BIG STEPS IN GENOME SEQUENCING
The much-vaunted medical benefits of sequencing the human genome have recently received some vindication in clinical trials of the anti-cancer drug PLX4032. The dramatic potential of the drug for shrinking skin-cancer tumours was reported in August, and is confirmed by a recent paper in Nature.
But the real excitement stems from the approach: the drug was developed to target a specific carcinogenic mutation of a gene called BRAF, involved in cell growth. The problem is that there are several dangerous mutations of BRAF alone, and thousands of other genetic mutations that also cause cancer. But the new results show that targeting a particular mutation can be highly effective, hitting only those cancer cells that possess it instead of employing the scattergun attack of current cancer chemotherapies. If many mutant-specific drugs come online, rapid gene profiling of patients could enable them to be given precisely the right treatment, without the debilitating side-effects. That, however, will require the development of an awful lot of new drugs (see my article on p62).
Meanwhile, the announcement of the wheat genome might seem less thrilling, but drought and floods have devastated wheat yields in both Russia and China. Russia, one of the world’s biggest producers, has imposed an export ban that has sent wheat prices soaring, threatening the food security of millions. The riots in Mozambique over bread prices in early September, in which six people died, may be just a taste of what is to come.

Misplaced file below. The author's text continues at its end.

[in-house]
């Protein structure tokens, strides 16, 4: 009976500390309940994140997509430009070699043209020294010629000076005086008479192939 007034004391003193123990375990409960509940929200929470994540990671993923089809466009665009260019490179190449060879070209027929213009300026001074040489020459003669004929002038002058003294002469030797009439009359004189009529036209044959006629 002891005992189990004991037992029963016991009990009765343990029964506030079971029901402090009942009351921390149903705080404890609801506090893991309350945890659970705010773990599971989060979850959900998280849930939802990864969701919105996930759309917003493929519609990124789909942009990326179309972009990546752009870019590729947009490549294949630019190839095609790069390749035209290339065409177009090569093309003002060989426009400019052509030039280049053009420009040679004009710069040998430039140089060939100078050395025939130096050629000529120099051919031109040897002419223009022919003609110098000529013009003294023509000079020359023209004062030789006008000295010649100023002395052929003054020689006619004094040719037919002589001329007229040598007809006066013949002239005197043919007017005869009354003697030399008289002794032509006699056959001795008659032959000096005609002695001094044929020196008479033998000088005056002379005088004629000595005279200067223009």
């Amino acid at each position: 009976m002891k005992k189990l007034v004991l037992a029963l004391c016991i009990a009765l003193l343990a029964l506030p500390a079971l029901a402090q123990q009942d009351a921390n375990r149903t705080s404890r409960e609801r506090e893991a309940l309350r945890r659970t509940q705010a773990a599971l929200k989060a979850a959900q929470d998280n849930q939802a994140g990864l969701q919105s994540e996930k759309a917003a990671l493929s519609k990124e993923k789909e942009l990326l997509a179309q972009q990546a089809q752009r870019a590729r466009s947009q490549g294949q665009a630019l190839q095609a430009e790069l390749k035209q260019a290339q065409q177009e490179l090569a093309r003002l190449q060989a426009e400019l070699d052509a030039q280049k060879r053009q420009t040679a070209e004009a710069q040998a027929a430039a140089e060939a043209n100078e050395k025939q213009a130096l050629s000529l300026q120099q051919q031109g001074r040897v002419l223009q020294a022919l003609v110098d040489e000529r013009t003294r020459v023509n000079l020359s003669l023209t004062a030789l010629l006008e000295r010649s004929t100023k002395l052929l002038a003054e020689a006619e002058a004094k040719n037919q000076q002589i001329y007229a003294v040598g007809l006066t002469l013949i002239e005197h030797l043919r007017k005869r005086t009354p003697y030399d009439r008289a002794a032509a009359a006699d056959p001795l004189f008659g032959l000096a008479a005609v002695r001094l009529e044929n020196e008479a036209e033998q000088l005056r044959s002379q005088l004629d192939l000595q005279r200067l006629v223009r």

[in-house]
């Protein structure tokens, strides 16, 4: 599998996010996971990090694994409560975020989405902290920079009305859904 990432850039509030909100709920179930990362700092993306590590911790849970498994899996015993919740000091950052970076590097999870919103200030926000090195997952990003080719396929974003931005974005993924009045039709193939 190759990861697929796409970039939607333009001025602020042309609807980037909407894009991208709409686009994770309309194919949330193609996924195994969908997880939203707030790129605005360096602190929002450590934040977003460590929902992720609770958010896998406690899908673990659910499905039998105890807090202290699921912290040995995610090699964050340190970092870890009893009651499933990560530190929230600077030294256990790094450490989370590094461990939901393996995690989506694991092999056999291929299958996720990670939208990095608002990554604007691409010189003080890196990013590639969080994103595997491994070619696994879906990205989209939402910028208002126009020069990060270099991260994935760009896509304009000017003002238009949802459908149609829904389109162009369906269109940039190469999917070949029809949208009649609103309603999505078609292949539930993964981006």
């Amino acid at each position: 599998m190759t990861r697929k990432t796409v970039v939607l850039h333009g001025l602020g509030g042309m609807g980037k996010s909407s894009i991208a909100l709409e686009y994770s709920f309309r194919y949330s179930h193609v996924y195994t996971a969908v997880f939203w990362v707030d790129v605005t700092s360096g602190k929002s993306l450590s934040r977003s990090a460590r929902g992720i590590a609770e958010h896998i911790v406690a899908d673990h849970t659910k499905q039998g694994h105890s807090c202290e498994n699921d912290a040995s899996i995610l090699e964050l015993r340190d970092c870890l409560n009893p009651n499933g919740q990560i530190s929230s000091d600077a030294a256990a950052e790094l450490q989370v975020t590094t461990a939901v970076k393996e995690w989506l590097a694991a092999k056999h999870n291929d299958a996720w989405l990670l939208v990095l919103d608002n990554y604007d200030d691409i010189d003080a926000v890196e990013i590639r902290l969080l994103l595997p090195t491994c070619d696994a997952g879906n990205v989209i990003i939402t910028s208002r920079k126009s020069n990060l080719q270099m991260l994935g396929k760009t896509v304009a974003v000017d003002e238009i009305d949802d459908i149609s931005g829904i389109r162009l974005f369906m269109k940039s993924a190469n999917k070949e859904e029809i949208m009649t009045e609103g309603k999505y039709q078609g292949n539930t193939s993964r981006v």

This is why the wheat genome sequence is one of the most important so far, and why public access to the data which has been granted by the researchers, led by Neil Hall at Liverpool University, is valuable and commendable. The genetic information should point to shortcuts for breeding a new strain of hardier varieties, as well as identifying the specific genes that might be engineered to improve wheat’s resistance to drought and disease.
CLIMATE CHANGE HOT SEAT
There are good arguments for reforming the Intergovernmental Panel on Climate Change (IPCC)—and especially for improving the efficiency and transparency of its review process. A recent assessment by the InterAcademy Council, representing all the world’s major science academies, concluded as much, while stressing that the IPCC’s scientific conclusions are reliable and that it has generally worked well (see Randolph Kent, opposite). But should its chair, Rajendra Pachauri, stay? He has been pilloried for errors…